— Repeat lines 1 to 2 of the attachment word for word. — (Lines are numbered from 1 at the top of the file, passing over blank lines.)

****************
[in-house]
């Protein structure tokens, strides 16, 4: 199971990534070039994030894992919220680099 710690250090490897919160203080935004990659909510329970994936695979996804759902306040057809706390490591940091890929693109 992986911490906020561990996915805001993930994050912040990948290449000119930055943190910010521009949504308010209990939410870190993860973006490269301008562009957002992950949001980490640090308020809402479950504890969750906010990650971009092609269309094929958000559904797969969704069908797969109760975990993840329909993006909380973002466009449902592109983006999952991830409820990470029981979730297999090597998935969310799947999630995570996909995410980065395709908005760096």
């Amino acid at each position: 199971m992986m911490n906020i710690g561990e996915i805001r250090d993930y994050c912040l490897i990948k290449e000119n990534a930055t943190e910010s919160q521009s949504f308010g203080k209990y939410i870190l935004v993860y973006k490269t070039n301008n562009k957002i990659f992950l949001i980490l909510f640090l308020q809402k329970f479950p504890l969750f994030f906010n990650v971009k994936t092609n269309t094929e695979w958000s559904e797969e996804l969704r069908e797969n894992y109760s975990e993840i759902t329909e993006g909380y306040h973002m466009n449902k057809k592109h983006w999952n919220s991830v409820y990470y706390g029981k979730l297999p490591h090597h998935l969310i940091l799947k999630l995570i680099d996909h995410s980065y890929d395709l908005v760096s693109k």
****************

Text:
[in-house]
């Protein structure tokens, strides 16, 4: 199971990534070039994030894992919220680099 710690250090490897919160203080935004990659909510329970994936695979996804759902306040057809706390490591940091890929693109 992986911490906020561990996915805001993930994050912040990948290449000119930055943190910010521009949504308010209990939410870190993860973006490269301008562009957002992950949001980490640090308020809402479950504890969750906010990650971009092609269309094929958000559904797969969704069908797969109760975990993840329909993006909380973002466009449902592109983006999952991830409820990470029981979730297999090597998935969310799947999630995570996909995410980065395709908005760096």